Up & Away

Up & Away lesson plan

Where do balloons go when they fly away? Explore funny balloon-escape stories and write an imaginary story about the whereabouts of lost balloons.

  • 1.

    As a read aloud, invite students to experience Where Do Balloons Go? by Jamie Lee Curtis or a similar humorous story about balloons. Encourage them to use their imagination to determine what the sky would look like if it were filled with all the lost balloons in the world. Also find information about what happens in real life to helium-filled balloons when they escape.

  • 2.

    Working in small groups, students brainstorm a list of ways to assure that balloons do not escape and litter the environment or endanger sea turtles or other wildlife. Share lists with classmates.

  • 3.

    Students cover their work areas with recycled newspaper. Using Crayola® Washable Watercolors, color a sky background on watercolor paper. For a wash of color, wet the paper first. Use varying amounts of paint to create a realistic sky effect. Dry.

  • 4.

    On a separate piece of watercolor paper, sketch helium balloons in different sizes and shapes with Crayola Colored Pencils. Color them with various colors of watercolor paint and brushes. Dry.

  • 5.

    Cut out the balloons using Crayola Scissors. Glue one edge of each balloon onto the sky background with Crayola Glue Sticks. Stuff balloons with tissues and then glue down the other end. Glue on pieces of colorful yarn for balloon strings.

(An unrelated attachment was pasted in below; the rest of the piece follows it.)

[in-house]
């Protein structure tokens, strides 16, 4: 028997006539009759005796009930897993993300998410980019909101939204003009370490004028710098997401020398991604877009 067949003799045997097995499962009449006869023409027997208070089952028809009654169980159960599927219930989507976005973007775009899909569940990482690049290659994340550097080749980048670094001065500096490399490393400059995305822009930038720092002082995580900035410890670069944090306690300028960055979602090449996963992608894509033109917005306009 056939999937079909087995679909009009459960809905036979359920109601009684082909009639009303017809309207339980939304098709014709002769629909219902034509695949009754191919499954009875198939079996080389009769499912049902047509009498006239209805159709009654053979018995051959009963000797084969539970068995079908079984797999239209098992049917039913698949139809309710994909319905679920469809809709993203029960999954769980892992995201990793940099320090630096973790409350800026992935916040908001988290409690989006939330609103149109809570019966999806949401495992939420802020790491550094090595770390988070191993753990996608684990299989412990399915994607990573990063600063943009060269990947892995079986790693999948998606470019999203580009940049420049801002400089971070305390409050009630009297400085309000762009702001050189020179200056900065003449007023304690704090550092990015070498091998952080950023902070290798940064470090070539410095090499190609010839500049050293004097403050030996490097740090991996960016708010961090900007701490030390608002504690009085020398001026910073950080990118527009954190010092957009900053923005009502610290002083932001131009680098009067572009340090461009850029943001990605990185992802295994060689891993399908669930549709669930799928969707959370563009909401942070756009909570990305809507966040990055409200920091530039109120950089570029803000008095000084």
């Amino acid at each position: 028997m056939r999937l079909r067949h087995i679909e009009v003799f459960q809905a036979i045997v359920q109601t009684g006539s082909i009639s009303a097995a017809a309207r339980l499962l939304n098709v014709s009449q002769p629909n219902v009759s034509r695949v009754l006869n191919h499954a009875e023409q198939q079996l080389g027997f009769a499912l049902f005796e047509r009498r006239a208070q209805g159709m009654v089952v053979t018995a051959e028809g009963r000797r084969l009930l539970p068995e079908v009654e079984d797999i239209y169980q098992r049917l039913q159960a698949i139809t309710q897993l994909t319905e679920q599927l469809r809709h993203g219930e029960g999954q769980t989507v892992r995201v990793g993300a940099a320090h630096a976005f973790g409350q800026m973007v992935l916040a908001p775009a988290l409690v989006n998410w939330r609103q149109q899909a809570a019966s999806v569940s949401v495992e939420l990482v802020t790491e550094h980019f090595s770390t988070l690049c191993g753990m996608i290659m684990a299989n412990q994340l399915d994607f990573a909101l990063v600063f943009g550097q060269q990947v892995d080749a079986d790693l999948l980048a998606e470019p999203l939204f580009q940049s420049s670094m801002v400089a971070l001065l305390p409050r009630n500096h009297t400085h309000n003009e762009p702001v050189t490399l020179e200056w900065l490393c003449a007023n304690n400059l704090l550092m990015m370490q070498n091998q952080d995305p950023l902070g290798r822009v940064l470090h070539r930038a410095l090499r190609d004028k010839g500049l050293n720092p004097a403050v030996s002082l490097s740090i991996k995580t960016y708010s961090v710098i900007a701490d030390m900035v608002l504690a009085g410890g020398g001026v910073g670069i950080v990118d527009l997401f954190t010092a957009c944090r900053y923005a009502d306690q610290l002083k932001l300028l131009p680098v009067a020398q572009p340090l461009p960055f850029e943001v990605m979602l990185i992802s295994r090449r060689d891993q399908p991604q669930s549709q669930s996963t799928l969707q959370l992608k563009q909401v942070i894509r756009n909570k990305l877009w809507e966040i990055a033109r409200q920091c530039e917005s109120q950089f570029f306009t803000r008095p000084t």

• 6.

    Students write a short story about the scene created. How did the balloons get lost? Where did they go? What happens to them? Share completed short stories with classmates.

Standards

  • LA: Read with sufficient accuracy and fluency to support comprehension.
  • LA: Read and comprehend literature, including stories, dramas, and poetry, in the grade level text complexity band proficiently, with scaffolding as needed at the high end of the range.
  • LA: Engage effectively in a range of collaborative discussions (one-on-one, in groups, and teacher led) with diverse partners on grade level topics and texts, building on others’ ideas and expressing their own clearly.
  • LA: Write routinely over extended time frames (time for research, reflection, and revision) and shorter time frames (a single sitting or a day or two) for a range of discipline-specific tasks, purposes, and audiences.
  • VA: Intentionally take advantage of the qualities and characteristics of art media, techniques, and processes to enhance communication of experiences and ideas.
  • VA: Select and use the qualities of structures and functions of art to improve communication of ideas.

Adaptations

  • Possible classroom resources include: Where Do Balloons Go? An Uplifting Mystery by Jamie Lee Curtis; A Balloon for Isabel by Deborah Underwood; Hot Air: The (Mostly) True Story of the First Hot-Air Balloon Ride by Marjorie Priceman; A Rainbow Balloon by Ann Lenssen
  • Students investigate how hot air balloons work. Are they similar to or different from rubber and plastic helium-filled balloons?
  • Invite a community member who works with or flies hot air balloons. Prior to the meeting, students compose questions for the guest, After the visit, students post learning to a class blog.